News / Africa

Niger Kidnappings Show Emboldened Reach of al-Qaida

Relatives leave the funeral of Vincent Delory and Antoine De Leocour in Linselles, northern France, 17 Jan 2011
Relatives leave the funeral of Vincent Delory and Antoine De Leocour in Linselles, northern France, 17 Jan 2011
Julia Ritchey

Funerals have been held in France for two Frenchmen kidnapped in Niger this month and later found dead following a failed rescue attempt by French and Nigerien military forces. The terrorist group, al-Qaida in the Islamic Maghreb, has claimed responsibility for the kidnappings. Security analysts say the kidnappings are evidence of the group's expanding operations in the Sahel.

Analysts say the kidnappings of the two Frenchmen from a busy restaurant in Niger's capital on January 7 was a bold move by al-Qaida in the Islamic Maghreb.

J. Peter Pham is a Sahel security analyst and senior vice president of the National Committee on American Foreign Policy. He says the kidnappings are consistent with a trend that's been going on for the last year and a half.

“The al-Qaida in Islamic Maghreb operational capacity has been expanded, not because [...] all of a sudden they have gotten a huge number of recruits, but what they are doing with some of the resources that they are getting from the kidnappings and smuggling and other operations is they are plowing some of it back into operations by subcontracting out actual kidnappings and other operations,” Pham said.

Pham says this gives the group the ability to take hostages from places it normally does not operate.

“So it is a vicious circle where ransoms bring them more resources, which bring them more effective operations, more deadly operations, which then cycle back around to more resources,” he added. “So it is a spiral downward here.”

In the case of the two dead Frenchmen, it was the first time hostages have been taken from a capital city instead of more remote regions along the Sahel's porous borders.

Seven other hostages, including five French nationals, one Togolese and one Madagascan, are still being held. They were abducted in September from a French uranium mine in Niger.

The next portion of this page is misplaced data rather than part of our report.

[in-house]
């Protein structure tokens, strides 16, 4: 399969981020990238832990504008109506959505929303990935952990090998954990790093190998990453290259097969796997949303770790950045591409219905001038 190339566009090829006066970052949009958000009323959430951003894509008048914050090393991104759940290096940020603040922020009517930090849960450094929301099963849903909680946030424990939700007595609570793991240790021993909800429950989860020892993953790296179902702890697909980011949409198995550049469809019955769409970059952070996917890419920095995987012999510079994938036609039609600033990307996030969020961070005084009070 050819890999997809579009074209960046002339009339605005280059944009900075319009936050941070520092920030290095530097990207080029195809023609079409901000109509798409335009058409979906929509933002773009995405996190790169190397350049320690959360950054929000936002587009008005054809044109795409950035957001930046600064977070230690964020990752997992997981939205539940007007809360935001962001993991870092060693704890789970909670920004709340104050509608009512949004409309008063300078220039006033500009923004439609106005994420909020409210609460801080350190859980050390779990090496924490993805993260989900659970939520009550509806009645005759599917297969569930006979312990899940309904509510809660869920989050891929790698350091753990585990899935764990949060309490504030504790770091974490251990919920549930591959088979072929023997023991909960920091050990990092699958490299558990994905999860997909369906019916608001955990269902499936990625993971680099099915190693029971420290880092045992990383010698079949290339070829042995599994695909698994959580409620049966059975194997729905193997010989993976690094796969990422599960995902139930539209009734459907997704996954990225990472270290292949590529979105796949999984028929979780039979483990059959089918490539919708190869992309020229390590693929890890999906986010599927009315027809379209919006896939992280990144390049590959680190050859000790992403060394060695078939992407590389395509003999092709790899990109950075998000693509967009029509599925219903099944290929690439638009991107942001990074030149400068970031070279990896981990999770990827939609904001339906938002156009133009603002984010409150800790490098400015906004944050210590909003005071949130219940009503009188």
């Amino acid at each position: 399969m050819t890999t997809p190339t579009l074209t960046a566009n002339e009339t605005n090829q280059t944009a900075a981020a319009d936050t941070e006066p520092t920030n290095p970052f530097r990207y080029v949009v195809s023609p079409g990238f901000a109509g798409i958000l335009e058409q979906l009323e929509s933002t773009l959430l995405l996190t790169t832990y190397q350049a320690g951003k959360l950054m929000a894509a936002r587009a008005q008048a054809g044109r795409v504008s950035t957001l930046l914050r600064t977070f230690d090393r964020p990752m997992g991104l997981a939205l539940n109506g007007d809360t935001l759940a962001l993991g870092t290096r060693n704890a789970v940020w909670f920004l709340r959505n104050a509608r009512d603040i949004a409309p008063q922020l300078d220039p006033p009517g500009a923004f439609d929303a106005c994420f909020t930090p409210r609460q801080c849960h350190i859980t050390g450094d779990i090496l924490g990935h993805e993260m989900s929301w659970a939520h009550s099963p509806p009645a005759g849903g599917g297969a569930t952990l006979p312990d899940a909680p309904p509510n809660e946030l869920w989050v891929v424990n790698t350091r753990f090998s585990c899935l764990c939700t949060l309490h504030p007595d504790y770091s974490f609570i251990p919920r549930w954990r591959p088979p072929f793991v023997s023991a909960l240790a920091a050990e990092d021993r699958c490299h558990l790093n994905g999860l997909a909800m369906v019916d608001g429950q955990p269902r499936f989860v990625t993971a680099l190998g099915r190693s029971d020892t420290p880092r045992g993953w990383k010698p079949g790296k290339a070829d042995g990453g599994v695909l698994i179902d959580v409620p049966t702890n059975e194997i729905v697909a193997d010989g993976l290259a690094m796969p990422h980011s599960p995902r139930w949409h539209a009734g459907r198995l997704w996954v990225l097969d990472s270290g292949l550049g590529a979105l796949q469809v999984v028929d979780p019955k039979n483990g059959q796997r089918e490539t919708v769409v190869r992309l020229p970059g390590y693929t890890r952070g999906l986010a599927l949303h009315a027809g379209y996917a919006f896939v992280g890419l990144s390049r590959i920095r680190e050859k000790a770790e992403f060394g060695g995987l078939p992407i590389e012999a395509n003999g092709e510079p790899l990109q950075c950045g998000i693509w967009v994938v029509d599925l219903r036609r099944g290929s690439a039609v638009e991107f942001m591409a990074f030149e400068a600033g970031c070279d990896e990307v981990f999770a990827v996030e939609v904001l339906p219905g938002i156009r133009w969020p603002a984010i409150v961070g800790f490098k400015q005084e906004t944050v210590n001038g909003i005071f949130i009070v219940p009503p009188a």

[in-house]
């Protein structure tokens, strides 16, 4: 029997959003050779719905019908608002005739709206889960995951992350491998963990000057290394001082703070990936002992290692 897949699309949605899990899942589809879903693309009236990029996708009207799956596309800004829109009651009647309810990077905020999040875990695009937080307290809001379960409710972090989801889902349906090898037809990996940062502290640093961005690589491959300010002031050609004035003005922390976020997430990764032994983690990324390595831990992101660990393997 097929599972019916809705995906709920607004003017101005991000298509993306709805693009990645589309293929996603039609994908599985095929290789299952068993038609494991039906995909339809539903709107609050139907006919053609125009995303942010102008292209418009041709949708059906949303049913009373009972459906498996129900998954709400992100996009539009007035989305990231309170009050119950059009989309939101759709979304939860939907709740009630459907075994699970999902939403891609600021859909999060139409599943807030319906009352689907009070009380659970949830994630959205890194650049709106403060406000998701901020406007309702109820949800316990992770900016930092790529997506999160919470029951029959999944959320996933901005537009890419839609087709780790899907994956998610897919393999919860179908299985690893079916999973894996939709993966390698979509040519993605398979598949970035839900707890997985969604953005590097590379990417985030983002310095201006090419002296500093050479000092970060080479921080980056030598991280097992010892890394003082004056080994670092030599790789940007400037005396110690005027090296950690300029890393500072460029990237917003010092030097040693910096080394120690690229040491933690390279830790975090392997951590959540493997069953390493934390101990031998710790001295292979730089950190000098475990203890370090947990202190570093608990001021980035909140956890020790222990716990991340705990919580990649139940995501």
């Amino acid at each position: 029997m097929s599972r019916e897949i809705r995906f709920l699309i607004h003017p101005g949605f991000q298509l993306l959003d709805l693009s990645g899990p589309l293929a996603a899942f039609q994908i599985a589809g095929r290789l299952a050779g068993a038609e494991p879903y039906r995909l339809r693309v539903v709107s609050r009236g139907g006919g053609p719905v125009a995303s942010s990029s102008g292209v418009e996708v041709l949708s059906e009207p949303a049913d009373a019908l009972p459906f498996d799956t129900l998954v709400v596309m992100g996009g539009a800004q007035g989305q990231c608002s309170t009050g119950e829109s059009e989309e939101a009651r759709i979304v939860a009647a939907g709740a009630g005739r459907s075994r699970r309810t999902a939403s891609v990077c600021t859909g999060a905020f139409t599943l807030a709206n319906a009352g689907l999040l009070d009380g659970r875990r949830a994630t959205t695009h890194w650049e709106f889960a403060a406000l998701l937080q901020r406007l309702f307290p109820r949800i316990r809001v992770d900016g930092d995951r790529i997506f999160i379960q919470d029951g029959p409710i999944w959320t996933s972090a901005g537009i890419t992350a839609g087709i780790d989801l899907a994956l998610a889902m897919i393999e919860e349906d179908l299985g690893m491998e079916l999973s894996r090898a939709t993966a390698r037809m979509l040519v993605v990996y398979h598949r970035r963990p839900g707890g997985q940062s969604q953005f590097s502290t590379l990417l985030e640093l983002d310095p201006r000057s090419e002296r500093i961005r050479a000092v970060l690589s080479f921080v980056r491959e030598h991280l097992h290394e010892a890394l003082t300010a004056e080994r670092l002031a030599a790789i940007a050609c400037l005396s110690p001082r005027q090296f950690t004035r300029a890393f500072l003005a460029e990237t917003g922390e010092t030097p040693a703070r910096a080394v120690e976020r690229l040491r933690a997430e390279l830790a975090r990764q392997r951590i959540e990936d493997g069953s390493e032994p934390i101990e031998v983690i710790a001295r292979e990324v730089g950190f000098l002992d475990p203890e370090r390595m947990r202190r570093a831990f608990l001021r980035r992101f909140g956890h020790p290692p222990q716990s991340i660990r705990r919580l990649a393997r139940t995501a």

France's refusal to pay a ransom and instead engage al-Qaida in the Islamic Maghreb comes with its own risks, though.

Former French ambassador to Senegal and Sahel expert Jean-Christophe Rufin says says there is recognition from France and other countries that criminal and terrorist activity cannot be defeated by military incursions alone. He says France can help these countries react by different means, with development as well, to avoid the proliferation of these terrorist movements.

Pham says an example of this is the U.S.-led military training drills in the region that include a humanitarian component as well as counter-terrorism exercises.

You May Like

Multimedia US Defense Secretary: Iraqi Forces Lack 'Will to Fight'

Ash Carter criticizes Iraq's reaction to Islamic State; National Security Advisor Susan Rice echoed Carter's concerns in an interview on CBS More

Boko Haram Surrounds Havens With Land Mines

Chad and Cameroon say huge numbers of land mines planted by Boko Haram fighters along Cameroon's border with Nigeria are a danger to people, livestock and soldiers More

Women Peace Activists Cross Korean DMZ

Governments of Koreas give international delegation of women peace activists permission to pass through heavily fortified border, but some critics say symbolic crossing only benefits Pyongyang More

This forum has been closed.
Comments
     
There are no comments in this forum. Be first and add one

Featured Videos

Your JavaScript is turned off or you have an old version of Adobe's Flash Player. Get the latest Flash player.
Turkey's Main Opposition Party Hopes for Election Breakthroughi
X
May 22, 2015 10:23 AM
Turkey’s main opposition Republican People’s Party has sought an image change ahead of the June 7 general election. The move comes after suffering successive defeats at the hands of the Islamist-rooted AK Party, which has portrayed it as hostile to religion. Dorian Jones reports from the western city of Izmir.